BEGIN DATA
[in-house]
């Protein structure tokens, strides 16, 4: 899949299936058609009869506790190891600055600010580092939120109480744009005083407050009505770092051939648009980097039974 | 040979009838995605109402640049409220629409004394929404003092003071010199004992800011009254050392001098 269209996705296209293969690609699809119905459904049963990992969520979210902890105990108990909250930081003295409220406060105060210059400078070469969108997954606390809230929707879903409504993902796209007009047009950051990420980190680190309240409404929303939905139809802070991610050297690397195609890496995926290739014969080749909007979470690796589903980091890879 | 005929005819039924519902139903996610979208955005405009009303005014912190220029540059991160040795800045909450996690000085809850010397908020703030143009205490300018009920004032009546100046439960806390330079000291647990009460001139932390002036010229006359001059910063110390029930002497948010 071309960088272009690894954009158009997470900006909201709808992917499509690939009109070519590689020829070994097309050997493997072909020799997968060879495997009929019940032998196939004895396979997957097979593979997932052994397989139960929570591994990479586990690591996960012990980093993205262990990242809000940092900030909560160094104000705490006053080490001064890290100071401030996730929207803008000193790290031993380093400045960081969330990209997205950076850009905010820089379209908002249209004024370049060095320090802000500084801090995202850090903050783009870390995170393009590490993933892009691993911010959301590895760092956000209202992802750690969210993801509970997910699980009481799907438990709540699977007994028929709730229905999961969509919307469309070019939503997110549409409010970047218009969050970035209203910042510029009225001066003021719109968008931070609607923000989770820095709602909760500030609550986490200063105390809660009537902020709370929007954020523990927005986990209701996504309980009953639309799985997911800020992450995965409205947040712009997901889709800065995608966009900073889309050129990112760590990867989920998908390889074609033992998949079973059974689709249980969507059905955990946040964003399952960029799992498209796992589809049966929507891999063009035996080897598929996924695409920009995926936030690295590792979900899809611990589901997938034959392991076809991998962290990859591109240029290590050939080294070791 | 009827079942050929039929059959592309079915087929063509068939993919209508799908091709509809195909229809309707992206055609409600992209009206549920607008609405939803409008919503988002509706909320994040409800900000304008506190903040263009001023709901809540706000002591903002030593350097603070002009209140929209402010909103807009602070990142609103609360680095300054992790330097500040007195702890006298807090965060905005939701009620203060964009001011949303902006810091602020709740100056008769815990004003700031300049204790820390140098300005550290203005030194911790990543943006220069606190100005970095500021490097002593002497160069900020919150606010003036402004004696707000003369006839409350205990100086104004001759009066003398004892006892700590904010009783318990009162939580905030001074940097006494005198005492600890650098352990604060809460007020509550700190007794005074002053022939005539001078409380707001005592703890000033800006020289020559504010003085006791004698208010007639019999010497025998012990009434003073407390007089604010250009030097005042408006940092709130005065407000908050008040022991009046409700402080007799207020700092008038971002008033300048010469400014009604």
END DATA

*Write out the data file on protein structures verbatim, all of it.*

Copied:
[in-house]
């Protein structure tokens, strides 16, 4: 899949299936058609009869506790190891600055600010580092939120109480744009005083407050009505770092051939648009980097039974 | 040979009838995605109402640049409220629409004394929404003092003071010199004992800011009254050392001098 269209996705296209293969690609699809119905459904049963990992969520979210902890105990108990909250930081003295409220406060105060210059400078070469969108997954606390809230929707879903409504993902796209007009047009950051990420980190680190309240409404929303939905139809802070991610050297690397195609890496995926290739014969080749909007979470690796589903980091890879 | 005929005819039924519902139903996610979208955005405009009303005014912190220029540059991160040795800045909450996690000085809850010397908020703030143009205490300018009920004032009546100046439960806390330079000291647990009460001139932390002036010229006359001059910063110390029930002497948010 071309960088272009690894954009158009997470900006909201709808992917499509690939009109070519590689020829070994097309050997493997072909020799997968060879495997009929019940032998196939004895396979997957097979593979997932052994397989139960929570591994990479586990690591996960012990980093993205262990990242809000940092900030909560160094104000705490006053080490001064890290100071401030996730929207803008000193790290031993380093400045960081969330990209997205950076850009905010820089379209908002249209004024370049060095320090802000500084801090995202850090903050783009870390995170393009590490993933892009691993911010959301590895760092956000209202992802750690969210993801509970997910699980009481799907438990709540699977007994028929709730229905999961969509919307469309070019939503997110549409409010970047218009969050970035209203910042510029009225001066003021719109968008931070609607923000989770820095709602909760500030609550986490200063105390809660009537902020709370929007954020523990927005986990209701996504309980009953639309799985997911800020992450995965409205947040712009997901889709800065995608966009900073889309050129990112760590990867989920998908390889074609033992998949079973059974689709249980969507059905955990946040964003399952960029799992498209796992589809049966929507891999063009035996080897598929996924695409920009995926936030690295590792979900899809611990589901997938034959392991076809991998962290990859591109240029290590050939080294070791 | 009827079942050929039929059959592309079915087929063509068939993919209508799908091709509809195909229809309707992206055609409600992209009206549920607008609405939803409008919503988002509706909320994040409800900000304008506190903040263009001023709901809540706000002591903002030593350097603070002009209140929209402010909103807009602070990142609103609360680095300054992790330097500040007195702890006298807090965060905005939701009620203060964009001011949303902006810091602020709740100056008769815990004003700031300049204790820390140098300005550290203005030194911790990543943006220069606190100005970095500021490097002593002497160069900020919150606010003036402004004696707000003369006839409350205990100086104004001759009066003398004892006892700590904010009783318990009162939580905030001074940097006494005198005492600890650098352990604060809460007020509550700190007794005074002053022939005539001078409380707001005592703890000033800006020289020559504010003085006791004698208010007639019999010497025998012990009434003073407390007089604010250009030097005042408006940092709130005065407000908050008040022991009046409700402080007799207020700092008038971002008033300048010469400014009604």